Russia blasts European Parliament’s resolution on elections

The Russian Foreign Ministry called the resolution by the European Parliament on the pre-election situation a blatant interference into Russia’s legislative process, warning of the negative consequences for such actions.

­ An official representative of the Russian Foreign Ministry, Aleksandr Lukashevich, gave an extremely harsh evaluation of the European Parliament’s resolution on obstacles to political pluralism in Russian Duma elections, which was approved on Thursday.

“It is not news to me that the European Parliament has once again tried to use such a blatant method of interference in our internal legislative process and I cannot exclude that there will be a more thorough reaction from our side,” Lukashevich told reporters in Moscow on Thursday. 

The head of the State Duma Committee for International Relations Konstantin Kosachev said in an interview with RT that in his view, the resolution was very biased.

“The more the European Parliament discusses current political developments in Russia, the more concerned I become for one simple reason – the European Parliament is no longer discussing the whole picture of the ongoing processes in Russia, rather certain political forces, while at the same time supporting these political forces that are neither registered nor a part of the picture,” the Russian official told RT. “Anyone who wants to contribute to the free and democratic processes in Russia should ask this political party, Parnas, to meet the requirements listed in the Justice Ministry’s official reply and try to get registered again,” he said. "But nothing like this happens. This is a political project by the European parliament and [more specifically], certain political forces within the European Parliament, and I am not ready to accept it, nor do I believe this is a favor to Russia,” Kosachev said.

The Lower House official was also quick to point out that Russia was not a member state of the European Union, and thus the statements by the European Parliament were much less significant to Russia that those of the Council of Europe and its parliamentary assembly or the OSCE and its parliamentary assembly. He added that Russia will continue to work with the CE and the OSCE, though not the European Parliament.

In the resolution, Members of the European Parliament criticized Russian authorities for the recent decision to deny registration to the People’s Freedom Party or Parnas, though they conceded that “cumbersome registration procedures” are to blame for the move rather than overt political discrimination.  They also asked the Russian government to allow an international long-term election observation mission to operate within their country. 

On Thursday morning, one of the leaders of the unregistered Parnas party, Boris Nemtsov, said that Russian bailiffs had issued a statement banning him from leaving Russia. Nemtsov made his comments while taking part in a European Parliamentary session in Strasbourg. In an interview with the Russian daily Kommersant, Nemtsov said that the bailiffs were harassing him because of his political stance. Nemtsov’s colleague from the Parnas party, Vladimir Milov, reported that he had a similar problem hanging over his head and published the scanned document on his blog.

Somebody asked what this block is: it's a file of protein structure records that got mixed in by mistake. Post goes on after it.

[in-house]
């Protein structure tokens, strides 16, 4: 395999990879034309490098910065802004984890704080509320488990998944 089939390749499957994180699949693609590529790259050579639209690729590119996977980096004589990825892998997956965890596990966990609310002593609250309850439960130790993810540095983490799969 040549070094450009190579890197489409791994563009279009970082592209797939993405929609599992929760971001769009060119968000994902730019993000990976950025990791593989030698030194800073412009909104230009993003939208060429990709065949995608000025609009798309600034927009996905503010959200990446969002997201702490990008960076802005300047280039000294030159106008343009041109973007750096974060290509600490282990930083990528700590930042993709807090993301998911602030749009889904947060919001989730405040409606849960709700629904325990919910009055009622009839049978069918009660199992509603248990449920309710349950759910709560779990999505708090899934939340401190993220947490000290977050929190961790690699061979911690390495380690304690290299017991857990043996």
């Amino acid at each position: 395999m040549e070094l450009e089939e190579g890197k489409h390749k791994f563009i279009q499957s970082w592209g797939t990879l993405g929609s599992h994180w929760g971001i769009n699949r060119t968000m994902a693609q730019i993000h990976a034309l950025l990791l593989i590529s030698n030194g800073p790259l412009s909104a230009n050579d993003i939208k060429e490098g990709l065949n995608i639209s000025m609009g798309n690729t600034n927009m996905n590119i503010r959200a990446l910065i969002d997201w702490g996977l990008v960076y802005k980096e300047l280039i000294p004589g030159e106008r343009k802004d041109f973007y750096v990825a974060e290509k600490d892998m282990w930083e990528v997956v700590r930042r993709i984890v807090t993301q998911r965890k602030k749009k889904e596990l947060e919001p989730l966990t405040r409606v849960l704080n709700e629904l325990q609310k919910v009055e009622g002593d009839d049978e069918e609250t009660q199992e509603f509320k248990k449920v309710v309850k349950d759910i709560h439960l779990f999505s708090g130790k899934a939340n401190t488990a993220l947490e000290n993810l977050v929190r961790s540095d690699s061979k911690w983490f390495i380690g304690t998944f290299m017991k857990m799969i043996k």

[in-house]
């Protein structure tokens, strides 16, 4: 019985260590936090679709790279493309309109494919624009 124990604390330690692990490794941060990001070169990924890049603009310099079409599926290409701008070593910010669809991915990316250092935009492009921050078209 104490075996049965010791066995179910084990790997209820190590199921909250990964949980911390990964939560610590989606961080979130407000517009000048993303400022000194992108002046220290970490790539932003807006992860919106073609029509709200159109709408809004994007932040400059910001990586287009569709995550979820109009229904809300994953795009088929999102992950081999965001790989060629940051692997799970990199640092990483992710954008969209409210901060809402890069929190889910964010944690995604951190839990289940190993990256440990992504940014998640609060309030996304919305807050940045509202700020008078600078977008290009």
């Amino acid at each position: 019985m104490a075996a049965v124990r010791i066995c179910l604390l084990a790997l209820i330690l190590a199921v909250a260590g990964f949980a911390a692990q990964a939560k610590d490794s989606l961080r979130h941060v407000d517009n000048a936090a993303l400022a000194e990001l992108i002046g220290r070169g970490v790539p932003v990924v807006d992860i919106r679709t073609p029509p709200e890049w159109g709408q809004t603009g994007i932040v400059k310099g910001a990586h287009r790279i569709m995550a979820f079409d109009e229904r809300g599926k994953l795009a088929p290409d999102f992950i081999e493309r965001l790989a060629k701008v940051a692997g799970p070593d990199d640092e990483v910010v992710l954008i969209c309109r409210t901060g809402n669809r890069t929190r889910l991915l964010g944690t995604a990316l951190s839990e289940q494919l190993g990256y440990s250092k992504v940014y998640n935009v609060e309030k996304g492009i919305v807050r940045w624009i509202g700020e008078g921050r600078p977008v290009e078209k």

The Russian Bailiff Service at first denied that they had anything to do with Nemtsov’s and Milov’s travel bans. A short time later they said that the order had been issued but was already canceled and had never been sent to the Federal Border Guard Service for execution.

The canceled document was the six-month travel ban from leaving Russia and it was issued as Nemtsov and Milov failed to comply with a court ruling that ordered them to retract a slanderous report about a businessman whom the two politicians had baselessly accused of corruption. (Russian law allows for such measures, though they are usually reserved for debtors who were ordered to repay their debts or against those who have not pay fines for various offences).

The Russian Justice Ministry denied registration to the People’s Freedom Party in late June (the movement was founded in December 2010 and submitted an application for registration as a political party in May 2011). The ministry said their decision resulted from a serious of procedural violations, which included the listing minors and the dead amongst their party members. It also said that its regional departments had received handwritten statements from citizens denying their alleged party membership. Russian law only allows organizations with 45000 or more listed members to become political parties and take part in elections.

The leaders of Parnas immediately said that the ministry’s decision was politically motivated. However, they said they would not appeal the decision in court as such a move, in their view, made no sense.  Russian rights activists and NGOs also criticized the decision not to register Parnas as a party.

Justice Minister Aleksandr Konovalov has ruled out the possibility that there was any political motivation behind the decision. President Dmitry Medvedev also said he did not see any political motives in the refusal to register Parnas. The President suggested that the opposition party “remove the ‘dead souls’ and then they would be registered.”